Reverend William Currie, former head of the American Messianic Fellowship, interview by Yaakov Ariel, Jerusalem, September 1991. Currie had little appreciation for the Embassy.
 A striking example of this failure to understand can be found in Michael Pragai’s book Faith and Fulfillment (London: Valentine Mitchell, 1985). The author, who served as head of the department for liaison with the Christian churches and organizations in the Israeli Ministry of Foreign Affairs for many years, demonstrated a complete lack of knowledge of the nature of the evangelical support of Zionism and of the differences between conservative and mainline/liberal churches.
 Yona Malachy, American Fundamentalism and Israel (Jerusalem: Hebrew University of Jerusalem, Institute of Contemporary Jewry, 1978), 106–11.
 David E. Harrel, Oral Roberts: An American Life (Bloomington, Ind.: Indiana University Press, 1985), 137.
 For example, Yaakov Ariel, “Evangelist in a Strange Land: American Missionaries in Israel, 1948–1967,” Studies in Contemporary Jewry 14 (1998): 206–207.
 E.g., Robert L. Lindsey, Israel in Christendom (Tel Aviv: Dugit, 1961).
 Per Osterlye, The Church in Israel, (Lund: Gleerup, 1970).
 “Israel Looks on U.S. Evangelical Christian as Potent Allies,” Washington Post, 23 March 1981, p. A11.
 “Israel’s Leaders Greet the Embassy,” in Prepare Ye the Way of the Lord (Jerusalem: International Christian Embassy, 1991).
 For a photograph of such a gathering, see Tzipora Luria, “Lelo Tasbichim: Notztim Mechuiavim LeYesha” (Without inhibitions: Christians committed to Judea and Samaria), Nekuda, no. 128, 17 March 1989, 31.
 David Pileggi, interview by Yaakov Ariel, Jerusalem, 14 Oct. 1991.
 Yael Eshkenazi, “HaKesher HaNotzri Shel Moledet” (The Christian connection with Moledet), Kol HaIr, 1 Nov. 1991, 30.
 Luria, “LeLo Tasbichim,” 30–34.
 Le Maan zion Lo Echeshe, 14.
 See Halevi, “Balancing Act.”
 Cf., Yaakov Ariel, Evangelizing the Chosen People: Missions to the Jews in America 1880-2000 (Chapel Hill, N.C.: University of North Carolina Press, 2000), 277–78.
 Daniel Ben Simon, “Doing Something for Judaism,” Haaretz, 18 Dec. 1997, English edition, 1–2.
 For example, a letter circulated through the internet by Noam Hendren, Baruch Maoz, and Marvin Dramer, March 1997.
 Raymond L. Cox, “Time for the Temple?” Eternity 19 (Jan. 1968): 17–18; Malcolm Couch, “When Will the Jews Rebuild the Temple?” Moody Monthly 74 (Dec. 1973): 34–35, 86.
 Lindsey, Late Great Planet Earth, 32–47.
 Cf. Gideon Aran, “From Religious Zionism to Zionist Religion: The Roots of Gush Emunim,” Studies in Contemporary Jewry, 2 (1986): 118.
 Mishna, Kelim 1, 8. Cf. “Har Ha Bayit” (in Hebrew), HaEncyclopedia HaTalmudit, vol. 10, 575–92.
 Cf. Numbers 19.
 Cf. Ehud Sprinzak, The Ascendance of Israel’s Radical Right (New York: Oxford University Press, 1991), 279–88.
 Avinoam Brog, interview by Yaakov Ariel, Jerusalem, 1992. I am indebted to Brog for sharing with me information and impressions on Rohan’s stay in the kibbutz and his motive for burning the mosque.
 See Jerusalem District Court Archive, Criminal File 69/173.
 On Jewish groups that intend to rebuild the Temple, see Ehud Sprinzak, The Ascendance of Israel’s Radical Right (New York: Oxford University Press, 1991), 264–69, 279–88.
 Cf. Grant R. Jeffrey, Armageddon: Appointment with Destiny (New York: Bantam Books, 1990), especially 108–50.
 For example, Don Stewart and Chuck Missler, The Coming Temple: Center Stage for the Final Countdown (Orange, Calif.: Dart Press, 1991), 157–70.
 On the Lechi, see Joseph Heller, Lechi, Ideology and Politics, 1940–1949 (Jerusalem: Zalman Shazar and Keter, 1989).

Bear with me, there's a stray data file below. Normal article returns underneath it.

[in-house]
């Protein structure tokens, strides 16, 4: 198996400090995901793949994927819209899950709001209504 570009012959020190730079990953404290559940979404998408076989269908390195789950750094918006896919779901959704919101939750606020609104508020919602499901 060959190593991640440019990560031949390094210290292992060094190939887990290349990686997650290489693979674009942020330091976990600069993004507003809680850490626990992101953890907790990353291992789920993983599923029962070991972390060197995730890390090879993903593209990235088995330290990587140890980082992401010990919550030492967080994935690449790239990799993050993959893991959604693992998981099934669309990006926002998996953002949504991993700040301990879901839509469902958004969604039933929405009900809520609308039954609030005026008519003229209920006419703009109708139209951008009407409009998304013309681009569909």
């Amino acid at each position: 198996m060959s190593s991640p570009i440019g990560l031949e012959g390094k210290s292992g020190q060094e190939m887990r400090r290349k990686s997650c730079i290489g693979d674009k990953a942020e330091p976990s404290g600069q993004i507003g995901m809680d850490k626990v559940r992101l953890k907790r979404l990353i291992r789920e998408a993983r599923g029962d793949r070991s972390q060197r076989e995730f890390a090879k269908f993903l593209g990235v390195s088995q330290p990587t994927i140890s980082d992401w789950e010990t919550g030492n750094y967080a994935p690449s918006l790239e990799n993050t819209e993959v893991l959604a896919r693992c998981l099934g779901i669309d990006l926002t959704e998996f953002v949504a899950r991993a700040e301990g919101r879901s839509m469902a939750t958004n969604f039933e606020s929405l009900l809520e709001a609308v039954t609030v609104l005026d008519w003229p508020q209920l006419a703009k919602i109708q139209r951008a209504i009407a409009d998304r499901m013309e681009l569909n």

See the brochure, Jerusalem Temple Foundation (Jerusalem: Jerusalem Temple Foundation, n.d.).
 On Chuck Smith, see Donald E. Miller, Reinventing American Protestantism (Berkeley, Calif.: University of California Press, 1998).
 See Dolphin’s website http://www.Ldolphin.org; see also a series of tracts the Californian physicist has published, copies in Yaakov Ariel’s collection.
 Stewart and Missler, The Coming Temple, 157–70.
 See Yisrayl Hawkins, A Peaceful Solution to Building the Next Temple in Yerusalem (Abilene, Tex.: House of Yahweh, 1989).
 On the premillennialist fascination with the lost ark, see Doug Wead, David Lewis, and Hal Donaldson, Where Is the Lost Ark? (Minneapolis, Minn.: Bethany House Publishing, n.d.); Don Stewart and Chuck Missler, In Search of the Lost Ark (Orange, Calif.: Dart Press, 1991).
 Lawrence Wright, “Forcing the End,” New Yorker, 74, no. 20 (20 July 1998): 42–53; Jewish Telegraph Agency, 2 Sept. 1999, http://www.jta.org/sep99/02-cows.htm.
 See, for example, C. W. Sleming, These Are the Garments (Fort Washington, Penn.: Christian Literature Crusade, n.d.); Wead, Where is the Lost Ark?; Stewart, In Search of the Lost Ark; Thomas Ice and Randall Price, Ready to Rebuild (Eugene, Ore.: Harvest House, 1992).
 Tim LaHaye and Jerry B. Jenkins, Left Behind (Wheaton, Ill.: Tyndale House, 1995); Additional books in the series include Tribulation Force; Nicolae; Soul Harvest; Apollyon; Assasins; The Indwelling; and The Mark; all published by Tyndale. The series has sold more than 20 million copies.
 For example, Left Behind, 415; Nicolae: The Rise of Antichrist, 369; Tribulation Force, 208.
 Tribulation Force, 277.
 Quoted in Robert I. Friedman, Zealots for Zion (New York: Random House, 1992), 144.
 Ibid., 144–45.
 Ice, Ready to Rebuild; Cf. also the more recent series Left Behind. Antichrist in the series is Romanian Orthodox.
 See, for example, such an advertisement in the Israeli Hebrew daily Haaretz, dated Holiday of Freedom, Passover 1983.” A copy is in Yaakov Ariel’s possession.
 Barbara and Michael Ledeen, “The Temple Mount Plot,” New Republic (190, 18 June 1984): 20–23.
 For example, Gershom Gorenberg, “Israel Pushes Out ‘Elijah’ for Promising to Bring the Redemption,” Jerusalem Report, 27 Sept. 1999.
 Cf. articles in the Middle East Intelligence Digest, a publication of the International Christian Embassy in Jerusalem in the 1990s.
 Cf., for example, the series Left Behind.
 Ted Olsen, “Evangelical Support of Israel Isn’t Just about Premillennialism,” Weblog, 23 April 2002, http://ChristianityToday.com
 See, for example, Timothy P. Weber, Living in the Shadow of the Second Coming (Chicago: University of Chicago Press, 1988).
 David Firestone, “More Criticism and Another Apology for Billy Graham’s 1972 Remarks,” New York Times, 17 March 2002, 24.
 Charles Y. Glock and Rodney Stark, Christian Beliefs and Antisemitism (New York: Harper Torchbooks, 1966).
 L. Ianniello, press release by the Anti-Defamation League, New York, 8 Jan. 1986.